behind-the-scenes tour of the Main Post Office on


March 20 by Chauncey Lyles. a clerk in the Post-
master's Office. The hour-and-a-half tour enabled
each club member to examine first hand the complex
operations of handling tons of mail with large high-
speed sorting and canceling machinery. Mrs. Arline
Custer, Descriptive Cataloging Division, made the
arrangements for the tour. A tour of the Smithsonian
Institution philatelic collection is planned for the
future. Anyone interested in joining in Philatelic Club
activities should contact Pat Bernard, ext. 5954.

Mr. and Mrs. James H. Hutson are the parents of a
boy, Scott Randolph, born on March 7 at Fairfax
Hospital in Falls Church, Va. Mr. Hutson is Coordi-
nator of Bicentennial Programs at the Library.


LIBRARY OF CONGRESS PUBLICATIONS

Accessions List: Israel. Index to Vol. 9, 1972. (pp.
i- cvii.) Continuing subscriptions free to libraries
upon request to the Field Director, Library of Con-
gress Office, American Embassy, Tel-Aviv, Israel.
Accessions List: Pakistan. Vol. 12, No. 1, January
1973. (pp. 1-12.) Continuing subscriptions free to li-
braries upon request to the Field Director, Library of
Congress Office, American Consulate General,
Karachi, Pakistan.
Manuscripts: A MARC Format; Specifications for
Magnetic Tapes Containing Catalog Records for
Single Manuscripts or Manuscript Collections. 1973.
(v, 47 p.) For sale by the Superintendent of Docu-
ments, U.S. Government Printing Office, Washington,
D.C. 20402, for 80 cents.
Monthly Checklist of State Publications. Vol. 64,
No. 3, March 1973. (pp. 141-202.) For sale by the
Superintendent of Documents for $11.50 a year,
domestic, or $14.50 a year, foreign. Single monthly
issues and the index are sold for $1, except in June
and December for $1.75.
New Serial Titles: A Union List of Serials Com-
mencing Publication After December 31, 1949.
February 1973. (iv, 42 p.) Prepared under the spon-
sorship of the Joint Committee on the Union List of
Serials and issued in eight monthly and four quarterly
issues and a cumulative annual volume. Supplement
to the Union List of Serials, 3rd Edition. For sale by
the Card Division. Library of Congress. Building 159,
Navy Yard Annex, Washington. D.C. 20541, for $170
a year.
New Serial Titles-Classed Subject Arrangement.
February 1973. (40 p.) Prepared under sponsorship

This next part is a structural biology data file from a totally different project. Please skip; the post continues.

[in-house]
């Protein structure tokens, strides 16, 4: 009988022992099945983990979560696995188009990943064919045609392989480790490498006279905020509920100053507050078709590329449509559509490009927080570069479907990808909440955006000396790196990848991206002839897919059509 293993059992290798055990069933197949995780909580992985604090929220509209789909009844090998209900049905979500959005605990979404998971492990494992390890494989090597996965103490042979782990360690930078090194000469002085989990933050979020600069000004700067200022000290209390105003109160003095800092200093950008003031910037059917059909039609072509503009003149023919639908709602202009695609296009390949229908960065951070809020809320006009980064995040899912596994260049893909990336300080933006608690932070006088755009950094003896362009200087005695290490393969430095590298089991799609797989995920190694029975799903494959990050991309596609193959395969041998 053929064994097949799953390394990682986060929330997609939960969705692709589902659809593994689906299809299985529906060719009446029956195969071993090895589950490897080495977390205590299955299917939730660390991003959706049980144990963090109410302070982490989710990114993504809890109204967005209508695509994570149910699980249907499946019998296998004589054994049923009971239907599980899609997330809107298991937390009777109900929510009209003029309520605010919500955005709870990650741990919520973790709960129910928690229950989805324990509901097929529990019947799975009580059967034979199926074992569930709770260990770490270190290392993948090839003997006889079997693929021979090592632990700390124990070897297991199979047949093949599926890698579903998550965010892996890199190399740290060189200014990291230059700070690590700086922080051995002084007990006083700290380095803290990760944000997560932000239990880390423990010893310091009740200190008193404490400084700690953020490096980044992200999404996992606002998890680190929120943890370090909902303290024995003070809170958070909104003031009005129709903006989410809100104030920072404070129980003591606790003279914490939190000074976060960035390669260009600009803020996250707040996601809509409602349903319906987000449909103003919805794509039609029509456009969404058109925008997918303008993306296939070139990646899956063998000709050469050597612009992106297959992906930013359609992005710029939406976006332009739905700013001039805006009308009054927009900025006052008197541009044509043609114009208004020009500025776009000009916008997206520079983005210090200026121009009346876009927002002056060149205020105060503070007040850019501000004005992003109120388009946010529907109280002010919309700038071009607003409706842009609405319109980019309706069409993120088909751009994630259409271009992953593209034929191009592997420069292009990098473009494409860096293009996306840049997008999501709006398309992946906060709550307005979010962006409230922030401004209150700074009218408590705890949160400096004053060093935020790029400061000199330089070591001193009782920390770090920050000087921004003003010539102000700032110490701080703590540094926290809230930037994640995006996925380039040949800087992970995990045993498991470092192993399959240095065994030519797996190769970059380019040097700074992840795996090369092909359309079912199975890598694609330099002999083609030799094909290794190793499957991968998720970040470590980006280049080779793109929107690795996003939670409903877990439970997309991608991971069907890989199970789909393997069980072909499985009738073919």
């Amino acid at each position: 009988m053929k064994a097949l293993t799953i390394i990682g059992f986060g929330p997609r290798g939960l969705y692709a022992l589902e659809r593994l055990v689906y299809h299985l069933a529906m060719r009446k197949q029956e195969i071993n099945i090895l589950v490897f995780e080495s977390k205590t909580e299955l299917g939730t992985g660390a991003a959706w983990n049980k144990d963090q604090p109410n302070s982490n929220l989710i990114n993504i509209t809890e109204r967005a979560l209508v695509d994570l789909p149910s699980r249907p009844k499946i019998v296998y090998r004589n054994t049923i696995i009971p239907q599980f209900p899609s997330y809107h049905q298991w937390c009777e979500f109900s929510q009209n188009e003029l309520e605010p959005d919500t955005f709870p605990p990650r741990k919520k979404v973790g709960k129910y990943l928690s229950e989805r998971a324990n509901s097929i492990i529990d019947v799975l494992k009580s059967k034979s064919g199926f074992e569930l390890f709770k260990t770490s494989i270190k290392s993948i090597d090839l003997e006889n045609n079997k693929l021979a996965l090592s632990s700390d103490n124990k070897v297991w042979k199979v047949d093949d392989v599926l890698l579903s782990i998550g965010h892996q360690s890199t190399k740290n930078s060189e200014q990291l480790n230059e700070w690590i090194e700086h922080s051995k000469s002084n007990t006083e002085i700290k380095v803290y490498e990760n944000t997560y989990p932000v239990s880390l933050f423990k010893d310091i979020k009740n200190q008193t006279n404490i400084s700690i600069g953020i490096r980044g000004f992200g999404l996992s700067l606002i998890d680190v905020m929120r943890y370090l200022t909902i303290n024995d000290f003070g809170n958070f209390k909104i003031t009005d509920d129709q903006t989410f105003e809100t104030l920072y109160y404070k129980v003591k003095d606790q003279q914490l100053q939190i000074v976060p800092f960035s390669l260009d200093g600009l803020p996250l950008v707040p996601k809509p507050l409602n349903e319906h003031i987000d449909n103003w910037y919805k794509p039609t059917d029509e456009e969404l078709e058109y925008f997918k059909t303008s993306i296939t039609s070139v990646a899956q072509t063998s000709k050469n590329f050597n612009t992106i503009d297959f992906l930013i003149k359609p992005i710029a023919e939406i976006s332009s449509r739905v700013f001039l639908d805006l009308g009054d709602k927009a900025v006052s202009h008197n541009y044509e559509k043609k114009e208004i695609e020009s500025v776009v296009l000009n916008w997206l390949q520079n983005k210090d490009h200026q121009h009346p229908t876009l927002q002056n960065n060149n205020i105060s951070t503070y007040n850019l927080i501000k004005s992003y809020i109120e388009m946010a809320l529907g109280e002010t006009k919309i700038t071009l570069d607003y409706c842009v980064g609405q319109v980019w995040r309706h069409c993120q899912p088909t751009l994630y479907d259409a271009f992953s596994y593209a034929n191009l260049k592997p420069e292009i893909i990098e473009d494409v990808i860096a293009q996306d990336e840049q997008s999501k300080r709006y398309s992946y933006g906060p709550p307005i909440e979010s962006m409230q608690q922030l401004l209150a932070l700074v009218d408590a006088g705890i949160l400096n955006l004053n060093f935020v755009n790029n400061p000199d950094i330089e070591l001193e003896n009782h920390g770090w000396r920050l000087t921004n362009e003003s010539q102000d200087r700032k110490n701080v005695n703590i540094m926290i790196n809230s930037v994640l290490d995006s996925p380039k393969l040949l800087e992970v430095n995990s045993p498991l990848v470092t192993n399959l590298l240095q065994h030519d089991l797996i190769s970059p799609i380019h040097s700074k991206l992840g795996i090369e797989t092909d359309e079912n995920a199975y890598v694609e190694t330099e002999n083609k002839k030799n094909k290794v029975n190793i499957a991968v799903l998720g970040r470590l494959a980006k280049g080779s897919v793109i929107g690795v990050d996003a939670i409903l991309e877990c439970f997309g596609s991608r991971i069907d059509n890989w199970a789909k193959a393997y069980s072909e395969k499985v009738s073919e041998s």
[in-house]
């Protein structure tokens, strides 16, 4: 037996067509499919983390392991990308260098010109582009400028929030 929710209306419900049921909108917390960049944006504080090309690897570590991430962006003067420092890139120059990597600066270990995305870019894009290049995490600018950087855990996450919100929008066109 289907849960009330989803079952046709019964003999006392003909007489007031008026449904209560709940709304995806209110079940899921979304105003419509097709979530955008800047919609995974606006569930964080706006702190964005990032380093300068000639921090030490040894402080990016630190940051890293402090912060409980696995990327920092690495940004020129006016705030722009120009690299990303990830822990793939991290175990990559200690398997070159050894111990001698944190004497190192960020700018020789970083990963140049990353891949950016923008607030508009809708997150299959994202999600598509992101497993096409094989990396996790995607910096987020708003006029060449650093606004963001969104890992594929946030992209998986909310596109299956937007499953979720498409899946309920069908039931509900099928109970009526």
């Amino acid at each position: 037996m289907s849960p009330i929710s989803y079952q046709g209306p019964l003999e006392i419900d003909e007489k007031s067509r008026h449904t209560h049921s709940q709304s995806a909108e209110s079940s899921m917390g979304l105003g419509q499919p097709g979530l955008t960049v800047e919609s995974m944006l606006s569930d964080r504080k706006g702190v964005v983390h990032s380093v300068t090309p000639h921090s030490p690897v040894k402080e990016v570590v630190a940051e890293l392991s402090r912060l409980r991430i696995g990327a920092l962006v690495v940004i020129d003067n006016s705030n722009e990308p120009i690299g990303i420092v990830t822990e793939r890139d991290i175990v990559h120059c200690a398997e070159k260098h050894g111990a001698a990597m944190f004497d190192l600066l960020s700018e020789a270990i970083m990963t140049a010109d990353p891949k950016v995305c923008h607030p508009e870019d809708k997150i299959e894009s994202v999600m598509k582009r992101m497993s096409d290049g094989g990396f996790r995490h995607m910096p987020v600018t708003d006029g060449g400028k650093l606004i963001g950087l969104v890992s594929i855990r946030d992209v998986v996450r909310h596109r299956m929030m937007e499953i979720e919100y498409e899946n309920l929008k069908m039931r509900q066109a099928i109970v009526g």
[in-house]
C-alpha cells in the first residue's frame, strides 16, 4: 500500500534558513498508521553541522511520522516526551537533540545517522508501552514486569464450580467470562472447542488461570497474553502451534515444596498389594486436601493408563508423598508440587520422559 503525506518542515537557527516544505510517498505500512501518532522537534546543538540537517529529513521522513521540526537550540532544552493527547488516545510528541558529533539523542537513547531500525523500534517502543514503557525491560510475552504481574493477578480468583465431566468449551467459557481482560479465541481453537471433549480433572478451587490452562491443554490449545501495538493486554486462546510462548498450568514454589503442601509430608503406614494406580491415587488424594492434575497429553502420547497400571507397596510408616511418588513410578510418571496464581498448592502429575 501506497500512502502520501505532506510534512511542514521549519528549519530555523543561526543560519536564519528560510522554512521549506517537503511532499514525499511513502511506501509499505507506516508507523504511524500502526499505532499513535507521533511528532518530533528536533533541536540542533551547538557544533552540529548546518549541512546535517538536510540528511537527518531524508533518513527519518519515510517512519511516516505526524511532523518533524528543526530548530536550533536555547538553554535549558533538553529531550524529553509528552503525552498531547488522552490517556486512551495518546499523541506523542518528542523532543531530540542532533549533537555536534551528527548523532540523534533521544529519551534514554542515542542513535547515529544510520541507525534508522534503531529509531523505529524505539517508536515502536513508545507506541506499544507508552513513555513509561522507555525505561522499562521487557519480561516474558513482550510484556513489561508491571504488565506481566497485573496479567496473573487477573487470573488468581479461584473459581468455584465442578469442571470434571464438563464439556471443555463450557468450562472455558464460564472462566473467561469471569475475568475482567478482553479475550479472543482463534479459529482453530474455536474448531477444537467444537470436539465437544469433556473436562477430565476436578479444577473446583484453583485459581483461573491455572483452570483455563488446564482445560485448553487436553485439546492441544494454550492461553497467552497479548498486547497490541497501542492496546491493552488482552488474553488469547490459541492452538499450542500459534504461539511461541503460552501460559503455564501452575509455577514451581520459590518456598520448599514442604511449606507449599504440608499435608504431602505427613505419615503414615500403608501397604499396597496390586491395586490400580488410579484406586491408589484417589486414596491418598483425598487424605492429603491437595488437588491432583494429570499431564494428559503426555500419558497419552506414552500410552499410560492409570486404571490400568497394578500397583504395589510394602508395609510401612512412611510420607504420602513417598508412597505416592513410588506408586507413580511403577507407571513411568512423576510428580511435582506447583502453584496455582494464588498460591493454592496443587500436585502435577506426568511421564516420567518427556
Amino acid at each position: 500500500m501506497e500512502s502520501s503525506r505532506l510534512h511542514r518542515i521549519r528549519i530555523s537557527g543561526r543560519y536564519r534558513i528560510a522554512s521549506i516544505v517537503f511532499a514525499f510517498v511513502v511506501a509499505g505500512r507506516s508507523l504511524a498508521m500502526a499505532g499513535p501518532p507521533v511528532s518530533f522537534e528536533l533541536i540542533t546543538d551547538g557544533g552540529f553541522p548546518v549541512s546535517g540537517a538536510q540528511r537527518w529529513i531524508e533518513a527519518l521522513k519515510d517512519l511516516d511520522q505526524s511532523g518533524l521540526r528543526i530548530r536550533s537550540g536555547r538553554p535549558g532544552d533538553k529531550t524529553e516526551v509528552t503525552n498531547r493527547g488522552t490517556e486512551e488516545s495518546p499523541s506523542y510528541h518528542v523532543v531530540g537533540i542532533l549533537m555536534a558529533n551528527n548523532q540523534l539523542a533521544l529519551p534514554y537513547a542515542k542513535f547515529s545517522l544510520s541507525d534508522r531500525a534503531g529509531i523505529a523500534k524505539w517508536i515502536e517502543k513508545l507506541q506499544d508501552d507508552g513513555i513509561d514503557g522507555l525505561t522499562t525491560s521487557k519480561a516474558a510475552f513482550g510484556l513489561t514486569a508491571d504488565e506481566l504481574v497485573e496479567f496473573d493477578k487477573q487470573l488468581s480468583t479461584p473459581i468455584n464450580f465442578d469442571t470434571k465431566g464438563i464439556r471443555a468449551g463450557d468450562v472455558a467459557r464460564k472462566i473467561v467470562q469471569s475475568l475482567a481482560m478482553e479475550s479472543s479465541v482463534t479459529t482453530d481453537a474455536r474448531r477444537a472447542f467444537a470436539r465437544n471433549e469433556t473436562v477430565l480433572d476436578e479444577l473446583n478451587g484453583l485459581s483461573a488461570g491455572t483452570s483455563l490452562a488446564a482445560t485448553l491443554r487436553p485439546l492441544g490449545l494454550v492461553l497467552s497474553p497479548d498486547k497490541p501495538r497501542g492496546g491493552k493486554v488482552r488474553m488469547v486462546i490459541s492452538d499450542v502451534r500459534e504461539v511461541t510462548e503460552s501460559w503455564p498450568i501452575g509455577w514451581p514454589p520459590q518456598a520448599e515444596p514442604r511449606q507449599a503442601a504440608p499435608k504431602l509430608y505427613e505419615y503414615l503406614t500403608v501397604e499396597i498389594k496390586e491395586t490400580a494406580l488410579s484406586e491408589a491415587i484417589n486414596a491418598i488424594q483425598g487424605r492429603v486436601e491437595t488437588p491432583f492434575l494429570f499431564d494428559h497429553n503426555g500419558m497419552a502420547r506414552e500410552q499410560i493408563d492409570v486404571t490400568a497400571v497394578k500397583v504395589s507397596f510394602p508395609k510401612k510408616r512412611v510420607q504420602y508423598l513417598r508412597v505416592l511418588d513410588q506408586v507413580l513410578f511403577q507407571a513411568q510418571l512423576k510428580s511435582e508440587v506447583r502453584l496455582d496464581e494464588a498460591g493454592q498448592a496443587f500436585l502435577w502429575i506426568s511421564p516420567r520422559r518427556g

March 30, 1973


of the Joint Committee on the Union List of Serials
and published monthly by the Libr.try of Congress
For sale by the Card Division tor $.2 a year.
RECON Pilot Project: Final Report on a Pro jct
Sponsored by the I. library of C ,ngres '. the (Cimm'nil on
Library Resources. Inc., and the U.S. Department of
Health. Education, and l'eljarc, Office Educatiain.
1972. (vii. 49 p.) For sale by the Superintendent of
Documents for $1.50 a copy.
Prepared by the project director. Mrs. Henriette D.
Avram. Chief of the MARC Development Office, this
final report includes the result of a pilot project con-
ducted by Library of Congress staff to convert retro-
spective catalog records to machine-readable form. A
companion volume, entitled National Aspects of
Creating and Using M .4R C/R ECON Records, has been
compiled by the RECON Working Task Force and
covers certain basic questions of national scope con-
cerning retrospective conversion. This second report
is still in press.
Selected Information Resources and Materials For
Environmental Education (12 p.), Selected Infor-
mation Resources on Population (15 p.),.... on
Transportation: Aviation (15 p.),.. on Wood
Products (12 p.) The National Referral Center has
recently revised and updated the above four informal
"Selected Lists of Information Resources" originally
compiled and issued in early 1972. Copies of the
revised lists may be obtained free upon request from
the National Referral Center, Science and Technology
Division, Library of Congress, Washington, D.C.
20540.

Press Releases: No. 73-13 (March 19) Two black poets